The parents of a 18-month-old male baby have been charged with felony murder after a GBI autopsy showed the child died of a fentanyl overdose.
Ashley Bunny Nanney, 29, and Justin Michael Price, 27, both of Jenkinsburg, were arrested on Friday, July 16, and charged with felony murder, cruelty to children in the 1st degree, and possession of fentanyl. They are being held without bond in the Butts County Jail. The name of the child has not yet been released.
According to a Butts County Sheriff’s Office incident report, around noon on April 6, deputies responded to a call of a child not breathing at an address in Knight’s Mobile Home Park off of England Chapel Road in Jenkinsburg.
Nanney allegedly told deputies she had been laying on a couch and her son crawled over to her and laid on her chest and they both went to sleep. When she woke up, she found him not breathing and panicked and ran outside. A neighbor heard her and ran over and began performing CPR on the infant. EMT’s arrived and took over CPR, transporting the baby to Wellstar Sylvan Grove Hospital with a police escort. The child was later pronounced dead at the hospital.
Butts County Sheriff’s Investigator Matt Munger stated the baby’s body was transported to the Georgia Bureau of Investigations (GBI) crime lab for an autopsy, and they received the results last week.
“When we got the results back, he actually overdosed on fentanyl,” Munger said. “Through our investigation, we determined that there was some drug use in the house. We believe he got hold of either some drug paraphernalia or the actual drug and ingested it. He did not get poked with a needle.”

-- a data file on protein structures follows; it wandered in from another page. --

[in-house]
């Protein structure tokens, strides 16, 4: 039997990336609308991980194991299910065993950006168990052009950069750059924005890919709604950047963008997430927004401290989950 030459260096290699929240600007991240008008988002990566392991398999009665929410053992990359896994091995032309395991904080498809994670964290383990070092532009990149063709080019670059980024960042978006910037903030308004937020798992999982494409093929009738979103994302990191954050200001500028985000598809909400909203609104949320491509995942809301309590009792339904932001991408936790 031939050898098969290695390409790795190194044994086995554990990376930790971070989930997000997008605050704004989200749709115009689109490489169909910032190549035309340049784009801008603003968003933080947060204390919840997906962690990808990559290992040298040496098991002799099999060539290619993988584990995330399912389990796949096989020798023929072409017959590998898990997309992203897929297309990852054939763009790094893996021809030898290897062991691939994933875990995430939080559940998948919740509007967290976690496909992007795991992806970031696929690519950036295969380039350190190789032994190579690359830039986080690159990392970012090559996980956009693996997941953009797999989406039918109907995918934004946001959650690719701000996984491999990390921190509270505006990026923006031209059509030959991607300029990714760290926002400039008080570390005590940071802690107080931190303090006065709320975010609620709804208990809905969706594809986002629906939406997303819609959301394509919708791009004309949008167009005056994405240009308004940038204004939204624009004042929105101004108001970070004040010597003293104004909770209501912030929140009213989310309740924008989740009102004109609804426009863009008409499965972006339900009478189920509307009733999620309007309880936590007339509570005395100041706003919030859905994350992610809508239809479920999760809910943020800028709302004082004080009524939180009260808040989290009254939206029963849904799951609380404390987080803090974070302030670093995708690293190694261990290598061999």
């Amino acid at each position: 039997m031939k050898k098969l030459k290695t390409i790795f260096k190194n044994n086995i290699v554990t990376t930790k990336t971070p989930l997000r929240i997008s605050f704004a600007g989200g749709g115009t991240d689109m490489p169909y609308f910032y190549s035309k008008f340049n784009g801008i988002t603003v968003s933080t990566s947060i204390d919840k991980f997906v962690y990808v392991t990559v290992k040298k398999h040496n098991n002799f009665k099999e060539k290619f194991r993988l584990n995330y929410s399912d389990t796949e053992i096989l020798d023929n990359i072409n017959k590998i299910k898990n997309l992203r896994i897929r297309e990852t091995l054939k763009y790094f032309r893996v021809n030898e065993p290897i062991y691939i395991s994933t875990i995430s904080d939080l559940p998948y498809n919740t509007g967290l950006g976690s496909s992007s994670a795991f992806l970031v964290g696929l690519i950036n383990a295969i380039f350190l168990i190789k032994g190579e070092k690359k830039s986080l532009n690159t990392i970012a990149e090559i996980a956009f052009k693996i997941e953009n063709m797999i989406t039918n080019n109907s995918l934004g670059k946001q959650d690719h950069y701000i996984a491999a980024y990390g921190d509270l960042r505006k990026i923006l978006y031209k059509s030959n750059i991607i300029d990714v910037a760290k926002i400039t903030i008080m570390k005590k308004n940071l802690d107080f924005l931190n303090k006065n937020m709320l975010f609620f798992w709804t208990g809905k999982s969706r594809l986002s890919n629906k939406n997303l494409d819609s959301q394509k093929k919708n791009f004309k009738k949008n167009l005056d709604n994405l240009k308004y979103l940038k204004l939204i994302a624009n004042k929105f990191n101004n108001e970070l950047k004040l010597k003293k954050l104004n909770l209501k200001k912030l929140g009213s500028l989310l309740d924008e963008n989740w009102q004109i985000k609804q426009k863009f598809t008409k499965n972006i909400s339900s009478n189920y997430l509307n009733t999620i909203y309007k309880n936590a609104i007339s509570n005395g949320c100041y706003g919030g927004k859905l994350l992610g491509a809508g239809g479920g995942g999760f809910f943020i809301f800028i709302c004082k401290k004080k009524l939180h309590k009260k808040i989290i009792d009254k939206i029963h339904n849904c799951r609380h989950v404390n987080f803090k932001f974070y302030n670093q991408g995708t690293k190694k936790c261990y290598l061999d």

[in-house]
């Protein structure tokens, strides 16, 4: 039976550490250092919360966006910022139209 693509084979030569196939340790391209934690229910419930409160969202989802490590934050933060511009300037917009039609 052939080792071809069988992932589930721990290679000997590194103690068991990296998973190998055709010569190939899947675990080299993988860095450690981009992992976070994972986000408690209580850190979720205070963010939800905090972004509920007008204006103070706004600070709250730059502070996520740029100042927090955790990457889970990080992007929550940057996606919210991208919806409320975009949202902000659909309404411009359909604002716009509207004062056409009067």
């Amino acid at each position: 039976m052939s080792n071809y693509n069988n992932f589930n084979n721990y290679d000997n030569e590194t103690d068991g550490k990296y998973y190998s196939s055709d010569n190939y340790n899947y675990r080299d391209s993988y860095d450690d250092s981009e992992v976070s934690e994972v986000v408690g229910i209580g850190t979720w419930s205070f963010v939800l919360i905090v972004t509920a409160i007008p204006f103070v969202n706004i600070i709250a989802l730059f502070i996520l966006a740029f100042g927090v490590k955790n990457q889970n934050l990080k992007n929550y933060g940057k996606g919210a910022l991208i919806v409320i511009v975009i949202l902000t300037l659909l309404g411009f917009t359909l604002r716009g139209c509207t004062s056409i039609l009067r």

Nanney and Price were taken into custody in Jackson last Friday. There were no other children in the home.
Fentanyl is a powerful synthetic opioid that is similar to morphine, but is 50 to 100 times more potent. It is a prescription drug, but is made and used illegally, and in many cases, other drugs such as heroin and methamphetamine are laced with fentanyl and people purchasing the illegal drugs may never know it until it is too late.
Fentanyl can be transdermal, which means it can be absorbed through the skin, which makes it dangerous for anyone to touch it. But Munger said there is no indication that the baby absorbed the drug through his skin and that the autopsy confirmed that he ingested it.
“Fentanyl today is killing a lot of people, and it doesn’t matter if you’re an adult or a child, if you come in contact with it, it is going to be bad,” Munger said. “We had a 330-pound man die of 18 nanograms (one billionth of a gram) of fentanyl, and the baby had more than that in his system, and he was 30 pounds.
“We’ve had our fair share of fentanyl overdoses in Butts County this year,” Munger added. “It is scary and you can never know when you come in contact with it until it’s too late.”
Andrew Moore, 21, of Flovilla, a 2018 graduate of Jackson High School and a pitcher at Chipola College in Marianna, Fla., was drafted by the Seattle Mariners in Round 14 of the 2021 Major League Baseball Draft last week.
Leaving for the airport to fly to Seattle on July 15, Moore was escorted through Jackson by the Butts County Sheriff’s Office as friends, family and well-wishers cheered and displayed signs congratulating and encouraging him as he headed off for his professional baseball career.
The son of Scott and Renee Moore of Flovilla, Moore was one of the standout players on the 2018 Red Devils baseball team that set a school record of 18 straight wins. The Red Devils ended their season in the second round of the state playoffs with a record of 26-5.
Moore, a right-hander, was named the Georgia Dugout Club All-Stars Pitcher of the Year for 4-AAA, and was also named to the 4-AAA All-Region First Team, and was named the Most Outstanding Pitcher at Jackson High School.
Moore had originally committed to play baseball for Georgia Tech, but de-committed and chose instead to go to Chipola College, a junior college in Marianna, Fla. He decided on Chipola because he felt he would have more playing time there, and also because playing for a junior college made him draft eligible every year.
Chipola also has had its share of major league alumni, including former players Jose Bautista of the Toronto Blue Jays, Russell Martin of the Los Angeles Dodgers, Braves catcher Tyler Flowers, and current Washington Nationals pitcher Patrick Corbin.